This article describes how system memory (Random Access Memory - RAM) affects system performance.
Your computer's system memory is made up of physical memory, called Random Access Memory (RAM), and virtual memory. System memory is not permanent storage, like a hard disk drive that saves its contents when you turn off your system.
When you start a program, your processor gives a command to retrieve the program from the hard drive. Once the files are retrieved, the system needs a workspace to manipulate the data and allow you to interact with it. This digital countertop is your RAM. Your system places your programs in RAM, or the digital countertop, temporarily while you're working with them so that the processor can access that information faster and more easily.
Generally, the more RAM your system has, the larger the digital countertop you have to work on and the faster your programs will run. If your system is running slowly due to a lack of RAM, you might be tempted to increase virtual memory because it's less expensive. However, adding RAM is a better solution because your processor can read data from RAM much faster than from a hard drive.
RAM has two main attributes that affect your system's performance: memory capacity and memory speed.
Today, most systems are equipped with a 64-bit operating system. Some systems have older designs and utilize a 32-bit (X86) operating system. Before you upgrade your RAM, ensure that your operating system will support the new amount of memory. Microsoft has an excellent listing in the hyperlink below listing Windows versions and the amount of RAM supported: Memory Limits for Windows and Windows Server Releases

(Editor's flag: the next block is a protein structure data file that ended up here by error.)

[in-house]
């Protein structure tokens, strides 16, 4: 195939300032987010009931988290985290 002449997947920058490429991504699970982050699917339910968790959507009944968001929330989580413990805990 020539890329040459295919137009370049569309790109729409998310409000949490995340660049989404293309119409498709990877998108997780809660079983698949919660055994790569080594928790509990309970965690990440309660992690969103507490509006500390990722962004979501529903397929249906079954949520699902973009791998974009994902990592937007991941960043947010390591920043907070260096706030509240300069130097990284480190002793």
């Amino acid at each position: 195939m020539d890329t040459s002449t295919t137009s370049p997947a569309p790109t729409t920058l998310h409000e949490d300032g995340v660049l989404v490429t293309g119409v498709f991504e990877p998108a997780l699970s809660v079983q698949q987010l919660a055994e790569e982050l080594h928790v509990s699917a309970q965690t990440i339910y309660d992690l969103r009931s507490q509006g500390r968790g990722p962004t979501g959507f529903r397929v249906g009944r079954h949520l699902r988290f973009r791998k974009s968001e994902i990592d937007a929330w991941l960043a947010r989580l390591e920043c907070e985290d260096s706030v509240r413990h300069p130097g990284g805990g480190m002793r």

Memory capacity: The more gigabytes (GB) your memory module has, the more programs you can have open at once.
Memory Speed: The amount of time that it takes RAM to receive a request from the processor and then read or write data. Generally, the faster the RAM, the faster the processing speed.
With faster RAM, you increase the speed at which memory transfers information to other components. Meaning, your fast processor now has an equally fast way of talking to the other components, making your computer much more efficient.
RAM speed is measured in Megahertz (MHz), millions of cycles per second so that it can be compared to your processor's clock speed. For Dell desktops and laptops, memory speed can range from the standard 1333MHz all the way up to speeds of 2133MHz. The speed of your processor and the bus speed of the system motherboard are the limiting factors on the speed of RAM installed in your system. RAM upgrades are limited by the capability of the system and the availability of expansion slots for adding RAM. In many cases, upgrading RAM may involve replacing existing RAM modules with larger modules again limited by the capability of the system.
Many tablets, and some entry-level portable systems do not have upgradable RAM. Look up your system at the Dell Support Website and check the specifications of the system before purchasing expansion RAM memory.
If you're considering upgrading your RAM to improve your computer's performance, first determine how much RAM your system has and whether the processor uses a 32-bit (X86) or 64-bit register.
Remember, it's important to plan how you'd like to use your Dell system both now and in the future. When you're ready to upgrade, choose Dell Certified Memory for easy installation and to ensure the memory module is compatible with your system.
Article ID: SLN179266Last Date Modified: 06/18/2020 07:28 AM